Friday, May 29, 2009




If I should die, thinl only this of me:
That there's some corner of a foreign field
That is forver England. there shall be
In that rich earth a richer dust concealed;
A dust whom England bore, shaped, made aware,
Gave, once, her flowers to love, her ways to roam,
A body of England's, breathing English air,
Washed by the rivers, blest by suns of home.
The Soldier, Rupert Brooke, 1887-1915

The Nasturtium came to England from the New World in the 16th century, at the same time as tobacco. It was then banished to the kitchen garden and grown for centuries as a salad. Its name, Nasturtium, which it shares with watercress, comes from the Latin phrase for "twisted nose" and it refers to the peppery taste they have in common. It botanical name comes from the Greek word meaning trophy because the flowers and leaves are shaped like helmets and shields---perhaps another explanation for its symbolism.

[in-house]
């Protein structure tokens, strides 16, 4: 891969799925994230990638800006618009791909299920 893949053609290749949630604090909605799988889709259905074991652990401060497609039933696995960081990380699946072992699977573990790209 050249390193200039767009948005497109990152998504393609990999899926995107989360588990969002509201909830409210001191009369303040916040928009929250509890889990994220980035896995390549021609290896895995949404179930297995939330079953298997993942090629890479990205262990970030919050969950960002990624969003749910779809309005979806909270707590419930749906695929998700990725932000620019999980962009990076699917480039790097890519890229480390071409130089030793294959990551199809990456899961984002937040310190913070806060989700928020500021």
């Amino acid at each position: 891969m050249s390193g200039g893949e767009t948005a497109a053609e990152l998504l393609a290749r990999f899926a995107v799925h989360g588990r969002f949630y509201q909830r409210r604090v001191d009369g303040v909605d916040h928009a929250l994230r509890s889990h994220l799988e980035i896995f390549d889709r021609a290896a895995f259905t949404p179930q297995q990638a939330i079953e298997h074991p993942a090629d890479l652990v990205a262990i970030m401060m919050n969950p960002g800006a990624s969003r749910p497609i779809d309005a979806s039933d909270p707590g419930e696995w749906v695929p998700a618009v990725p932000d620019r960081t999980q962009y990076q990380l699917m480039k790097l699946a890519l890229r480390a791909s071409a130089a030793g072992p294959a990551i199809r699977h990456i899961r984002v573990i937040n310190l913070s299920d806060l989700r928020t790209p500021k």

No comments: